So to help avoid this type of situation I think a reasonable fixed sum should be paid into the Contingency Fund by the seller.

    • There are many leasehold sites, not all retirement, where a contribution to the contingency fund is made on sale.

      We have no issue with that at all. Every site should have a healthy contingency fund.

      The percentages on subletting retirement leasehold made the contribution to the contingency fund exorbitant. The present McCarthy and Stone has done something about these by fixing the sum at a reasonable £80. (You will have to pay one per cent of market value after two years, but that, too, is reasonable as commercial investors would otherwise not contribute to the contingency fund.

      • “We have no issue with that at all.” I disagree.

        “Every site should have a healthy contingency fund.” Yes.

        When I lived in a block of flats in London where we managed and owned the freehold the CoM made sure sufficient money was saved from the service charges to put into a contingency fund for all repairs/maintenance costs. That is what the service charge is for.

        Any type of exit fee is a rip-off. If management companies didn’t exploit the leaseholders in other areas such as building insurance, emergency call service etc, sufficient money could be collected from the service charges.

        I have said time and time again on this website and AboutPeverel that Peverel Retirement published a booklet in which it clearly says that all minor/major repair costs are paid for through the service charges; THERE IS NO MENTION OF EXIT FEES ANYWHERE.

    • Michael,

      The Contingency Fund has a life of its own and is an acceptable way of planning for the future maintenance for the development.

      The individual leaseholder pays what they are expected to pay for the future of the development. The amount is decided by the Area Manger who sets a Budget Requirement for future maintenance.

      We were informed that a five year maintenance plan was the cornerstone of the Contingency Fund, yet when asked for this five year plan, we were ignored by Area manager and were classed as a trouble maker.

      The Area/Regional Manager would visit the development knowing the residents that had no understanding of what was going on. The Area Manager could undermine and build up resentment against those who questioned what Peverel Retirement were undertaking.

      • “The Area/Regional Manager would visit the development knowing the residents that had no understanding of what was going on. The Area Manager could undermine and build up resentment against those who questioned what Peverel Retirement were undertaking.”

        Yes, this is exactly what happened here. I’ve had 12 years of this; more recently the Area/Regional Manager recruited a relatively new resident to undermine, bully and harass me at meetings. I was told I should move…

        • fleeced,

          I am aware of this happening, we now have 18 new residents since I moved in, 2008/09.

          The good work you have done, has this not been appreciated?

          Admin can provide my email.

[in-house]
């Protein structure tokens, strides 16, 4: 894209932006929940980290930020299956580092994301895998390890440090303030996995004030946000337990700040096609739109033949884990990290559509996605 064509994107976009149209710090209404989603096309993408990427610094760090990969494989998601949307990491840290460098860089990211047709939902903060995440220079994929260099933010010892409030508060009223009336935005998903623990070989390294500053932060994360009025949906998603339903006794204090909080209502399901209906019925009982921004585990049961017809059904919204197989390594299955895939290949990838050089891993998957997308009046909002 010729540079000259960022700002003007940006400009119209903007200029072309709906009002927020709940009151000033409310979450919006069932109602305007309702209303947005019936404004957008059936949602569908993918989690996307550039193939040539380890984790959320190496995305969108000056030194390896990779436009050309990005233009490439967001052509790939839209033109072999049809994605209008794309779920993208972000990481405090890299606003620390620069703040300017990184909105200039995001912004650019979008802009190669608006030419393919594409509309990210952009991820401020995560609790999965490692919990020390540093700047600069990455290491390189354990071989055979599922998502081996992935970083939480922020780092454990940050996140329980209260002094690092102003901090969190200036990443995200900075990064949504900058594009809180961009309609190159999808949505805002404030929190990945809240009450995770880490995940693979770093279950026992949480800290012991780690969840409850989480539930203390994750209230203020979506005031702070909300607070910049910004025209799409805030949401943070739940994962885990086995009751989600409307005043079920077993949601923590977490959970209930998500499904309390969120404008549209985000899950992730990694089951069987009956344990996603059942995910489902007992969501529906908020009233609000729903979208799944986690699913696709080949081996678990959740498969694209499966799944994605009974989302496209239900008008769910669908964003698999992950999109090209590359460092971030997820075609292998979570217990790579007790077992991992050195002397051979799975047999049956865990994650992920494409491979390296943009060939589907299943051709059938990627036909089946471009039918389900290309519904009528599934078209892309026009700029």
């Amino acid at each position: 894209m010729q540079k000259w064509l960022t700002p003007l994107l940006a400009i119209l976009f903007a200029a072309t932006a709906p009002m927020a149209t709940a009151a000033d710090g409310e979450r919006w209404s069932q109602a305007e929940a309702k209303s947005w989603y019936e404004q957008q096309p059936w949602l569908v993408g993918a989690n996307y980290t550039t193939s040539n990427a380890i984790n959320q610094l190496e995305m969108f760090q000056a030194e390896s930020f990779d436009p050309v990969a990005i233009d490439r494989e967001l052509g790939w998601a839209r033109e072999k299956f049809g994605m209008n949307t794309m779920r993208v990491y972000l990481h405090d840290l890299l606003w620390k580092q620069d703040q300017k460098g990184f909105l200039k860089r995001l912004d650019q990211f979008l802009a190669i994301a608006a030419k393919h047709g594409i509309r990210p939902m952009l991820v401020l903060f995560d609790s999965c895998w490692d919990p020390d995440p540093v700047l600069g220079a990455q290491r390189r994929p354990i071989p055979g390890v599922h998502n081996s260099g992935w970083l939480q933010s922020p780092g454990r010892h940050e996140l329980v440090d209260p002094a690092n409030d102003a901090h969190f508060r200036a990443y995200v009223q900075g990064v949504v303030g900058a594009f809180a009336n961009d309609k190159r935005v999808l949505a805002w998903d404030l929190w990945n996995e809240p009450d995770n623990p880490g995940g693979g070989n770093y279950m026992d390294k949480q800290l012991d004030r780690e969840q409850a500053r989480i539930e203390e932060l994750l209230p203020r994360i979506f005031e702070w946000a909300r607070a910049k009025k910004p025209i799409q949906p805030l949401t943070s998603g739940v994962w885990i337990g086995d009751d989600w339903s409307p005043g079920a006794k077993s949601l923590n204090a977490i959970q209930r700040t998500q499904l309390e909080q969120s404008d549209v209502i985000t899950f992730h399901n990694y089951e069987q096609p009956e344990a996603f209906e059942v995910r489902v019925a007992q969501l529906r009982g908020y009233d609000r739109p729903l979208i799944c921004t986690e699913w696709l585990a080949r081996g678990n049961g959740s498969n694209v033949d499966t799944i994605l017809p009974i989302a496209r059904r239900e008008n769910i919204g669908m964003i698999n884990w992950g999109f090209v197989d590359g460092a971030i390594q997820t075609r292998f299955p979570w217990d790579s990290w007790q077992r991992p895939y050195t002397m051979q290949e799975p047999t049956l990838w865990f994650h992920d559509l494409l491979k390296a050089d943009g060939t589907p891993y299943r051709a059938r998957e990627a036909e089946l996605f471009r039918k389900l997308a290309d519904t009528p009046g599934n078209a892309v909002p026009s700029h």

2. I disagree: contingency funds should be created and maintained openly and transparently in the service and reserve fund charges and therefore subject to reasonableness. These like the other exit fees are a relic of the more common short leases in retirement schemes where voids, due to intestacy or no funds in the estate, affected the service provision.

    • Ditto. AM is right.

      Carlex has got this one wrong.

    • Michael Hollands says:

      If the contingency fund was funded solely by contribution from service charges it would in some cases increase them considerably. In Complexes where there is a big turnover that part of the Exit Fee must be a big contributor to the Contingency Fund
      I can see your point that it is fairer but a much higher service charge would be a disincentive to purchase and a burden on those who are finding it difficult to sell after moving out or on their descendants if they had died. In that case they may prefer to pay the percentage on sale if the property had depreciated in value.

      • I am aware of sites, entirely controlled by residents, which have chosen to introduce contingency fund exit fees on sale. It is not an unreasonable way of maintaining the fund.

        Anyway, a leaseholder controlled site can do what it likes so far as we are concerned.

        In retirement sites, building up the contingency fund with a fee on sales is not a bad way of doing this. Michael Hollands rightly points out the drawbacks of the alternative.

        Contingency fees can be an onerous additional charge – particularly if the seller is moving out, after a short period, because the retirement site has not been a success.

        McCarthy and Stone has very reasonably and helpfully reduced its contingency fund fees on subletting, which at the former one per cent of market value meant that renting out a retirement flat incurred the sort of subletting fees usually seen in Chelsea and Knightsbridge. McCarthy and Stone now charges £80. This was a small, concrete concession obtained by Carlex (which was then criticised by retirement leasehold fundamentalists).